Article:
This painting is dated at 1988 and was produced using acrylic and crayon on canvas. Basquiat loved to try out different mediums during his career and would frequently mix them together within the same artwork. This particular piece is believed to now be a part of a private collection and this is the case for many of his later works. Anyone fortunate enough to have purchased them soon after his passing will now have made a huge profit as his work has risen in value exponentially over the past three decades. Part of this is the greater acceptance of modern art but also the prominence of black artists in recent years, who had previously been ignored by many art galleries and museums before public pressure and more general changes in society has allowed a more diverse selection of artists to start to receive a media focus.

Basquiat liked to promote the causes of his community within his work and considered himself particularly fortunate to be able to have the opportunity to speak to a global audience through his work. At this stage, New York was the spearhead of international art, with a particular strength in modern art and Basquiat was playing a key role within that. He was particularly vocal on police violence and also had the more general desire of equal opportunities for all. In recent years the media has caught up with such ideas, finally, and this has ensured that many in the younger generation have come across his work for the first time. His acceptance by academics also helped open the way for other African American artists to follow, even though in most occasions he only wanted to be considered as an artist, rather than having his identity mentioned alongside that.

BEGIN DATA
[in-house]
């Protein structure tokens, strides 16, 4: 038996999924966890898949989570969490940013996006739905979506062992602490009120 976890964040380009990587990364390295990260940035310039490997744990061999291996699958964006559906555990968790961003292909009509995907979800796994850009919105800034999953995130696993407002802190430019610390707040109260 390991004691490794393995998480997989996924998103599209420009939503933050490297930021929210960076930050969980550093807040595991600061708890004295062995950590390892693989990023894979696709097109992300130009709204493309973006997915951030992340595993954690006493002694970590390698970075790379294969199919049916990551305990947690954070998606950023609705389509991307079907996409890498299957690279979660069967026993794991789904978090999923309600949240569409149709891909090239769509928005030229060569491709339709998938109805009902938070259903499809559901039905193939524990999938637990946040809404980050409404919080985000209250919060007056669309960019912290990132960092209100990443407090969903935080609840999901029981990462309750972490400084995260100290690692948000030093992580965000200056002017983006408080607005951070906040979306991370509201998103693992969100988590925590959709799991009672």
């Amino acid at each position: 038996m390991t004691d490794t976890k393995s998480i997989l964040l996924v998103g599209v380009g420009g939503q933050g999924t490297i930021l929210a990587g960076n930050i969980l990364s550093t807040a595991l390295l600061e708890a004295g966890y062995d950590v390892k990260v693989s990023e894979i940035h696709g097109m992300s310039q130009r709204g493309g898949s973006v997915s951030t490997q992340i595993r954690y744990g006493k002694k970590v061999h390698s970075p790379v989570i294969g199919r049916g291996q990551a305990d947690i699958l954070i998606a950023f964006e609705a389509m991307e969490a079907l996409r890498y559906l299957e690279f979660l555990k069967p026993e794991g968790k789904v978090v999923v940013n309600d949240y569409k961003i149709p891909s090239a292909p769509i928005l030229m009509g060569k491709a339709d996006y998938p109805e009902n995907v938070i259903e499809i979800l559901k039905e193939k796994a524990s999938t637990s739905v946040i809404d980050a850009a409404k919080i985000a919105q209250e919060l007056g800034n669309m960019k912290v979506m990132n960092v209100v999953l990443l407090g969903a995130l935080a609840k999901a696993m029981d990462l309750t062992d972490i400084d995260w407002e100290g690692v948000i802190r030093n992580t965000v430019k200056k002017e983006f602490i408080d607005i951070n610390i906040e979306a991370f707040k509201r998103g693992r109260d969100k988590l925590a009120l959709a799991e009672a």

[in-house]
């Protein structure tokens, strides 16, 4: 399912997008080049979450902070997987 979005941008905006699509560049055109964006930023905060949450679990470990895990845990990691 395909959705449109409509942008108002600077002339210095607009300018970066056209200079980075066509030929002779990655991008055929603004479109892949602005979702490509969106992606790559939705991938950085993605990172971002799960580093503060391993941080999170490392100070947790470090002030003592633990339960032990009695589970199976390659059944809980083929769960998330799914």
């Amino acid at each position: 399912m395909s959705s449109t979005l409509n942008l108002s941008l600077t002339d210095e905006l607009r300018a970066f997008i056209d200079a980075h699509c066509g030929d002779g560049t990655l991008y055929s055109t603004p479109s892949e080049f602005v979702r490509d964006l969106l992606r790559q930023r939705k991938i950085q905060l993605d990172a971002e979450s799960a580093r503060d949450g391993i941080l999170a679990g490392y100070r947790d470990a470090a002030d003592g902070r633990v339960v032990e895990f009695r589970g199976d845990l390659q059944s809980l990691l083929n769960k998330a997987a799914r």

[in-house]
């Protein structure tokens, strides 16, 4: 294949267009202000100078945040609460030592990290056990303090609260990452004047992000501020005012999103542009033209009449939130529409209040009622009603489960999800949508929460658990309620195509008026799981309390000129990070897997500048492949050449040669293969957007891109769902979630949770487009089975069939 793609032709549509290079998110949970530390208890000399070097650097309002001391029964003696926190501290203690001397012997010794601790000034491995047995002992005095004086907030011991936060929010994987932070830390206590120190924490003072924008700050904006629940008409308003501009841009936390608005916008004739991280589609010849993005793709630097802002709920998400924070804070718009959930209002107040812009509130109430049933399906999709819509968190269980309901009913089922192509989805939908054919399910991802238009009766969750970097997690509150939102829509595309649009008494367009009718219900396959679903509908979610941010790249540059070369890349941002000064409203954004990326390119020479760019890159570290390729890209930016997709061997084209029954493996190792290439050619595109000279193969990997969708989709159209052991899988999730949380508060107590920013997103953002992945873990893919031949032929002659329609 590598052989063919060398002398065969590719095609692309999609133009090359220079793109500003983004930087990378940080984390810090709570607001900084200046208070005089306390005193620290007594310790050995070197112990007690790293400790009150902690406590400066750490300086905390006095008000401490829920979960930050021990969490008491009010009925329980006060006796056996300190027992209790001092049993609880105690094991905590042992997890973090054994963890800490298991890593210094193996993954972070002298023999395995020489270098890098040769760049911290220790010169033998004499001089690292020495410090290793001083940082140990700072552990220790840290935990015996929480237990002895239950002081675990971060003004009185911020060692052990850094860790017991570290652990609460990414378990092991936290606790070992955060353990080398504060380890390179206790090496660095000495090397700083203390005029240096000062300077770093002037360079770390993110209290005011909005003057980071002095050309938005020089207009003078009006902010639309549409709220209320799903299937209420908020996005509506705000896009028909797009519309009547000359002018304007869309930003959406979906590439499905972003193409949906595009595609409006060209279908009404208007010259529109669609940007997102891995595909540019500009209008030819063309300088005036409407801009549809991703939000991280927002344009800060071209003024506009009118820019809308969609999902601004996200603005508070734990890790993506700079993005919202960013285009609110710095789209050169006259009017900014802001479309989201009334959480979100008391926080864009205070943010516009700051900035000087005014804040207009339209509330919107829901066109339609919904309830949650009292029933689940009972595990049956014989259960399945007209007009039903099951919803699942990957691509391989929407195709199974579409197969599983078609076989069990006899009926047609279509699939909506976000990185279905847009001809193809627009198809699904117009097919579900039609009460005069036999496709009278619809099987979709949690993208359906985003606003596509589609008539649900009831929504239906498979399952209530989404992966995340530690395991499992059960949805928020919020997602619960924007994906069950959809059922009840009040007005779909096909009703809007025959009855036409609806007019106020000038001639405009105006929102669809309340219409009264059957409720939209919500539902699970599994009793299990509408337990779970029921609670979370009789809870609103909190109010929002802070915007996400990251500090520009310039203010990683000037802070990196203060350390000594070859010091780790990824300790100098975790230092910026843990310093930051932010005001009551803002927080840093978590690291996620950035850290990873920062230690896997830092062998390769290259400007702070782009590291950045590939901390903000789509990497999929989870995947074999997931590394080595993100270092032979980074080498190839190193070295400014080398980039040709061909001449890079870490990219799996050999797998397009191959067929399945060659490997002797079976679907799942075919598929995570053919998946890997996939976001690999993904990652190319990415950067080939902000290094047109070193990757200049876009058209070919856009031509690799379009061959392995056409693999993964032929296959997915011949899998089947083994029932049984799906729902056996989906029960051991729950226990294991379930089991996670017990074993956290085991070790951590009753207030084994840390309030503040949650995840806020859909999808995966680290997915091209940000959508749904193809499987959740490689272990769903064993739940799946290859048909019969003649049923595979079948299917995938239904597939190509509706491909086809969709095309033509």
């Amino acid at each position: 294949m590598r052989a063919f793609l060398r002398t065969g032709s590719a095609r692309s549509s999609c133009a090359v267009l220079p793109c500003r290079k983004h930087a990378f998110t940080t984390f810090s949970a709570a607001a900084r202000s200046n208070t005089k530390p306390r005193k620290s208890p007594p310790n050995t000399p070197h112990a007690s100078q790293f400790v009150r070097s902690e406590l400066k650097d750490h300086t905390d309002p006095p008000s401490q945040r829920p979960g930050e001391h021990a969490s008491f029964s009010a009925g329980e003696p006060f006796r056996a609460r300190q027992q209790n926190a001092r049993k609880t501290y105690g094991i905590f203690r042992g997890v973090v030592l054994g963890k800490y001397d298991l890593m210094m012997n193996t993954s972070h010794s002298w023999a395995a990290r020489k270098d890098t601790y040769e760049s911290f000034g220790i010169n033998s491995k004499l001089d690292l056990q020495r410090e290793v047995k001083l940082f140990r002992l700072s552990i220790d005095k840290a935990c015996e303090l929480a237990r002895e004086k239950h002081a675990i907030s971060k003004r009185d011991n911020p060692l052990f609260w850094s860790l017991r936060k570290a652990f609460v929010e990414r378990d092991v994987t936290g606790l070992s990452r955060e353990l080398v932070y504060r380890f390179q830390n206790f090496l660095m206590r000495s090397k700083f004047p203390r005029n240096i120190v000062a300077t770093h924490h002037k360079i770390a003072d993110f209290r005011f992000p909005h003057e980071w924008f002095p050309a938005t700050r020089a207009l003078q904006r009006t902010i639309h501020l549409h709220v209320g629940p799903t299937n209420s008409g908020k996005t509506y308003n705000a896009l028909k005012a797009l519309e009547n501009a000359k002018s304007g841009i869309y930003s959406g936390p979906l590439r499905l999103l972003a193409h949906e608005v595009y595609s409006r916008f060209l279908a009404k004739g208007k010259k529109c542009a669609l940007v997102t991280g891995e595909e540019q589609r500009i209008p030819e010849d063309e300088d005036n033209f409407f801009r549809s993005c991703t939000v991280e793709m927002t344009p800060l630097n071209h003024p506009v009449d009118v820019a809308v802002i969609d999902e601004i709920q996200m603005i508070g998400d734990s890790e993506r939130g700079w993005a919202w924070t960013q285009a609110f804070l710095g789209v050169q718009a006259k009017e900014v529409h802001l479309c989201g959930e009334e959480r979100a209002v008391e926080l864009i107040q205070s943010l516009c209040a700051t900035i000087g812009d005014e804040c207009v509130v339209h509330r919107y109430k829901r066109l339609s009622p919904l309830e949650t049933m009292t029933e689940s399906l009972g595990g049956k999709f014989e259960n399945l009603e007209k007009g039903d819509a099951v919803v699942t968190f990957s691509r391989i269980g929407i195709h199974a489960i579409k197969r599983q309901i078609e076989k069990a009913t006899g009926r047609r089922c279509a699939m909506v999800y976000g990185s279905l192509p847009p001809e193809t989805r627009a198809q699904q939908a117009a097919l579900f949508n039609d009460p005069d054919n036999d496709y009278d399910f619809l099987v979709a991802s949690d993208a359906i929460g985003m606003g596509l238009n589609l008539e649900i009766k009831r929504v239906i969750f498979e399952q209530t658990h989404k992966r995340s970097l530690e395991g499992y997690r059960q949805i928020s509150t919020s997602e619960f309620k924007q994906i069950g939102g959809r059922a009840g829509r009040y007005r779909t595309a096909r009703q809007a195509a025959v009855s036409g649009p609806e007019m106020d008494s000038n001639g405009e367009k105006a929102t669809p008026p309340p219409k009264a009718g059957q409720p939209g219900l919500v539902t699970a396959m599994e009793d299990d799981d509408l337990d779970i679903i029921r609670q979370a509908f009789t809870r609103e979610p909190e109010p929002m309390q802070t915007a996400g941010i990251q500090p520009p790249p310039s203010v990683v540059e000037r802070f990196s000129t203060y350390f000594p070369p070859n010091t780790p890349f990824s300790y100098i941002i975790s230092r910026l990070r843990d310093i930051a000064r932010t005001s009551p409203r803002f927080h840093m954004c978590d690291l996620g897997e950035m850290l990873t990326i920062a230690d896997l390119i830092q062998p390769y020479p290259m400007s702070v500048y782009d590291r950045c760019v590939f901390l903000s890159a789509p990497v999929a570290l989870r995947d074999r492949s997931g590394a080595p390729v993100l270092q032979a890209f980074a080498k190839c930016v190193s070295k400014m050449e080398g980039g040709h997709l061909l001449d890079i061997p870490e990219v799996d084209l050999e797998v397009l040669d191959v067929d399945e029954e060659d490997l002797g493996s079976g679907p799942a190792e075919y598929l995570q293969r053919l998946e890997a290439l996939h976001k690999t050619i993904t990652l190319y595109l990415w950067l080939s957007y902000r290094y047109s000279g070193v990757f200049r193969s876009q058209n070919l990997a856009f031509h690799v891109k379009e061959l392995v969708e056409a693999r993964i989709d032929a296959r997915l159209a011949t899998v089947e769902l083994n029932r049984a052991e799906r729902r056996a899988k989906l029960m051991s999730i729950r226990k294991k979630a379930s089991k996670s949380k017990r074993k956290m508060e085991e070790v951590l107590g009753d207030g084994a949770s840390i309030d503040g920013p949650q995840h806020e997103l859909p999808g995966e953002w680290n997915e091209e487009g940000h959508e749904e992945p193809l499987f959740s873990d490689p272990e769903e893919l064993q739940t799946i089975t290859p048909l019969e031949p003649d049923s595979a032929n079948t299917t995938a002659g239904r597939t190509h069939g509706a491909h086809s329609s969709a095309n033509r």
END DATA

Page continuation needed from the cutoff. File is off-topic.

Looking back all these years later, it is incredible to consider what this artist achieved, when we look into the difficulties that he came up against across his lifetime. His biggest barriers were probably within his own mind, as he experienced mental health issues which were worsened by some of his lifestyle choices. Additionally, many within the art community were not yet willing to accept someone of his background and so he was not offered quite the same opportunities as his white middle class colleagues. He also came from a poor background and was even homeless for a period of time.